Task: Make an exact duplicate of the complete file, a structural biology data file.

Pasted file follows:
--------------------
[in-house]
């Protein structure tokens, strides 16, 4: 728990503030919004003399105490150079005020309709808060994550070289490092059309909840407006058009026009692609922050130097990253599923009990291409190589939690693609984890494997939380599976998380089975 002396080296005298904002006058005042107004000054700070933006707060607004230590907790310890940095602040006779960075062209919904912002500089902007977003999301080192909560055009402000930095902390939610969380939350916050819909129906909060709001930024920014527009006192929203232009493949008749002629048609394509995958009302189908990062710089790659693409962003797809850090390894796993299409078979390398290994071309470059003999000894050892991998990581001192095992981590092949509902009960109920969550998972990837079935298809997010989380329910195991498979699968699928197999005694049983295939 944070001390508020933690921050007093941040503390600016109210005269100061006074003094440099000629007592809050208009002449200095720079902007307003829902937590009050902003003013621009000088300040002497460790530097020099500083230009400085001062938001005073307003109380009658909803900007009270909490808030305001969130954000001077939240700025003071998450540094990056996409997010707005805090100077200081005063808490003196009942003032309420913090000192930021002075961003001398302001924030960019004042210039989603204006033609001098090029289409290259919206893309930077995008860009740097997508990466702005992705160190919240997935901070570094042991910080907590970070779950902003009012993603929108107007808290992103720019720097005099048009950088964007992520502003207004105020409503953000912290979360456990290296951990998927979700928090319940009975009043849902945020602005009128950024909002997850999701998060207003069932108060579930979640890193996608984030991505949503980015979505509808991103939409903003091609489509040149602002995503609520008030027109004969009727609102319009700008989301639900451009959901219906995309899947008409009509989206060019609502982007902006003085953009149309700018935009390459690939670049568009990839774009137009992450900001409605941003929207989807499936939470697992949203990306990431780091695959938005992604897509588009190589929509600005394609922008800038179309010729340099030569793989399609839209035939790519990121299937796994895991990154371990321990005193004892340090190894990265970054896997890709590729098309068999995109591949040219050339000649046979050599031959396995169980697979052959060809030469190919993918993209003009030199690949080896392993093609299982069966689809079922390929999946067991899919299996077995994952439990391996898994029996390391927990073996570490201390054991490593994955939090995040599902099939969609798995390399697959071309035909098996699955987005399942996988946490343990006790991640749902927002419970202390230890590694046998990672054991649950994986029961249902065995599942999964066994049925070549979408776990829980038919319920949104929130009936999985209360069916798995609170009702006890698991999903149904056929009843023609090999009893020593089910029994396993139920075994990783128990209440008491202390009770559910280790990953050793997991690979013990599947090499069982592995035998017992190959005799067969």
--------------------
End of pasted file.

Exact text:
[in-house]
């Protein structure tokens, strides 16, 4: 728990503030919004003399105490150079005020309709808060994550070289490092059309909840407006058009026009692609922050130097990253599923009990291409190589939690693609984890494997939380599976998380089975 002396080296005298904002006058005042107004000054700070933006707060607004230590907790310890940095602040006779960075062209919904912002500089902007977003999301080192909560055009402000930095902390939610969380939350916050819909129906909060709001930024920014527009006192929203232009493949008749002629048609394509995958009302189908990062710089790659693409962003797809850090390894796993299409078979390398290994071309470059003999000894050892991998990581001192095992981590092949509902009960109920969550998972990837079935298809997010989380329910195991498979699968699928197999005694049983295939 944070001390508020933690921050007093941040503390600016109210005269100061006074003094440099000629007592809050208009002449200095720079902007307003829902937590009050902003003013621009000088300040002497460790530097020099500083230009400085001062938001005073307003109380009658909803900007009270909490808030305001969130954000001077939240700025003071998450540094990056996409997010707005805090100077200081005063808490003196009942003032309420913090000192930021002075961003001398302001924030960019004042210039989603204006033609001098090029289409290259919206893309930077995008860009740097997508990466702005992705160190919240997935901070570094042991910080907590970070779950902003009012993603929108107007808290992103720019720097005099048009950088964007992520502003207004105020409503953000912290979360456990290296951990998927979700928090319940009975009043849902945020602005009128950024909002997850999701998060207003069932108060579930979640890193996608984030991505949503980015979505509808991103939409903003091609489509040149602002995503609520008030027109004969009727609102319009700008989301639900451009959901219906995309899947008409009509989206060019609502982007902006003085953009149309700018935009390459690939670049568009990839774009137009992450900001409605941003929207989807499936939470697992949203990306990431780091695959938005992604897509588009190589929509600005394609922008800038179309010729340099030569793989399609839209035939790519990121299937796994895991990154371990321990005193004892340090190894990265970054896997890709590729098309068999995109591949040219050339000649046979050599031959396995169980697979052959060809030469190919993918993209003009030199690949080896392993093609299982069966689809079922390929999946067991899919299996077995994952439990391996898994029996390391927990073996570490201390054991490593994955939090995040599902099939969609798995390399697959071309035909098996699955987005399942996988946490343990006790991640749902927002419970202390230890590694046998990672054991649950994986029961249902065995599942999964066994049925070549979408776990829980038919319920949104929130009936999985209360069916798995609170009702006890698991999903149904056929009843023609090999009893020593089910029994396993139920075994990783128990209440008491202390009770559910280790990953050793997991690979013990599947090499069982592995035998017992190959005799067969």